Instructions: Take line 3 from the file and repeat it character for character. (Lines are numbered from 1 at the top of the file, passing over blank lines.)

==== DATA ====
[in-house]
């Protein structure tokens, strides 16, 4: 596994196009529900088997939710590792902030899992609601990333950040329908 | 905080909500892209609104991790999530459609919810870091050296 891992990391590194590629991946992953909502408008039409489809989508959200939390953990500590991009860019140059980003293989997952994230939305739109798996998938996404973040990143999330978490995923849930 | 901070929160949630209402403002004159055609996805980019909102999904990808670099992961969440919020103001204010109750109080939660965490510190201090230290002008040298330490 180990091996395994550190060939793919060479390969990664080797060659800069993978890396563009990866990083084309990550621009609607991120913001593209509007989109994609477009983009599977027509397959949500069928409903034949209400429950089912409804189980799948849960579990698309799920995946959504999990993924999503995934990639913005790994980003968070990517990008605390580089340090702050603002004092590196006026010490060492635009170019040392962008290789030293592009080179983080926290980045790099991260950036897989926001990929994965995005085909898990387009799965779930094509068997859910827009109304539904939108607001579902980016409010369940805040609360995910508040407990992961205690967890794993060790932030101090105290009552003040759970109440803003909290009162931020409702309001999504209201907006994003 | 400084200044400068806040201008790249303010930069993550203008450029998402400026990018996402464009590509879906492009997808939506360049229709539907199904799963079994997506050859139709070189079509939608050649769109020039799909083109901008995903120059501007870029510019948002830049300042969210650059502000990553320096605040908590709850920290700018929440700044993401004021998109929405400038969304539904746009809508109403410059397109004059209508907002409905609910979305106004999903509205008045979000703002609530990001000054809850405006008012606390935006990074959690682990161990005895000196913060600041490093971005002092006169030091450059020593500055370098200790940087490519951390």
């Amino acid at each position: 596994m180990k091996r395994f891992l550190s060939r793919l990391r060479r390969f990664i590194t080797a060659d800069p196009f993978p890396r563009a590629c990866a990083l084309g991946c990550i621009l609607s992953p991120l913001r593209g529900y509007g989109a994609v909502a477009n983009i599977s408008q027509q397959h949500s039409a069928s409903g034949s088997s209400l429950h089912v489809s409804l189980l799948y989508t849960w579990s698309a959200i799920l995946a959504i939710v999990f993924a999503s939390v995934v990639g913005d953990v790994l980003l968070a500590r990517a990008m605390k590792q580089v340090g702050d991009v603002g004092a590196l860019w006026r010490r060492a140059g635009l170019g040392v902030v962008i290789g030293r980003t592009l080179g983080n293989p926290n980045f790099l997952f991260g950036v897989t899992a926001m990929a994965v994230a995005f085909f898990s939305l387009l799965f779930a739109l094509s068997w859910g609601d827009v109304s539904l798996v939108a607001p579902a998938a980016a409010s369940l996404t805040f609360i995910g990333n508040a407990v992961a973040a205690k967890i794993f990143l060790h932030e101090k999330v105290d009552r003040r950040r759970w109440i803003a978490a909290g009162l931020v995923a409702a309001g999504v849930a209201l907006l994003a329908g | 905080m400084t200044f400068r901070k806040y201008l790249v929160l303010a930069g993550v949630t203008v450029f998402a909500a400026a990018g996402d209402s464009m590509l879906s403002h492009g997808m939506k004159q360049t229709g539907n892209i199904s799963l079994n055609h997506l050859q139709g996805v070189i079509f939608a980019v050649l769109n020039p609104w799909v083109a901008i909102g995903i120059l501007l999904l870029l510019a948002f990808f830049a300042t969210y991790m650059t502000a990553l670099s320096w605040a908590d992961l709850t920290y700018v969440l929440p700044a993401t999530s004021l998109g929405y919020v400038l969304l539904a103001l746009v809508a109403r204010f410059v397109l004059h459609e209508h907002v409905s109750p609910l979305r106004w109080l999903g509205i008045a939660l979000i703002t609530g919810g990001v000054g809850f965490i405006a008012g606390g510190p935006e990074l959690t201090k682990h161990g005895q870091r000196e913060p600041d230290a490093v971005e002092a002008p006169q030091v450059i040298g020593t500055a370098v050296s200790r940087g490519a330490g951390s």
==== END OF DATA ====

């Amino acid at each position: 596994m180990k091996r395994f891992l550190s060939r793919l990391r060479r390969f990664i590194t080797a060659d800069p196009f993978p890396r563009a590629c990866a990083l084309g991946c990550i621009l609607s992953p991120l913001r593209g529900y509007g989109a994609v909502a477009n983009i599977s408008q027509q397959h949500s039409a069928s409903g034949s088997s209400l429950h089912v489809s409804l189980l799948y989508t849960w579990s698309a959200i799920l995946a959504i939710v999990f993924a999503s939390v995934v990639g913005d953990v790994l980003l968070a500590r990517a990008m605390k590792q580089v340090g702050d991009v603002g004092a590196l860019w006026r010490r060492a140059g635009l170019g040392v902030v962008i290789g030293r980003t592009l080179g983080n293989p926290n980045f790099l997952f991260g950036v897989t899992a926001m990929a994965v994230a995005f085909f898990s939305l387009l799965f779930a739109l094509s068997w859910g609601d827009v109304s539904l798996v939108a607001p579902a998938a980016a409010s369940l996404t805040f609360i995910g990333n508040a407990v992961a973040a205690k967890i794993f990143l060790h932030e101090k999330v105290d009552r003040r950040r759970w109440i803003a978490a909290g009162l931020v995923a409702a309001g999504v849930a209201l907006l994003a329908g | 905080m400084t200044f400068r901070k806040y201008l790249v929160l303010a930069g993550v949630t203008v450029f998402a909500a400026a990018g996402d209402s464009m590509l879906s403002h492009g997808m939506k004159q360049t229709g539907n892209i199904s799963l079994n055609h997506l050859q139709g996805v070189i079509f939608a980019v050649l769109n020039p609104w799909v083109a901008i909102g995903i120059l501007l999904l870029l510019a948002f990808f830049a300042t969210y991790m650059t502000a990553l670099s320096w605040a908590d992961l709850t920290y700018v969440l929440p700044a993401t999530s004021l998109g929405y919020v400038l969304l539904a103001l746009v809508a109403r204010f410059v397109l004059h459609e209508h907002v409905s109750p609910l979305r106004w109080l999903g509205i008045a939660l979000i703002t609530g919810g990001v000054g809850f965490i405006a008012g606390g510190p935006e990074l959690t201090k682990h161990g005895q870091r000196e913060p600041d230290a490093v971005e002092a002008p006169q030091v450059i040298g020593t500055a370098v050296s200790r940087g490519a330490g951390s």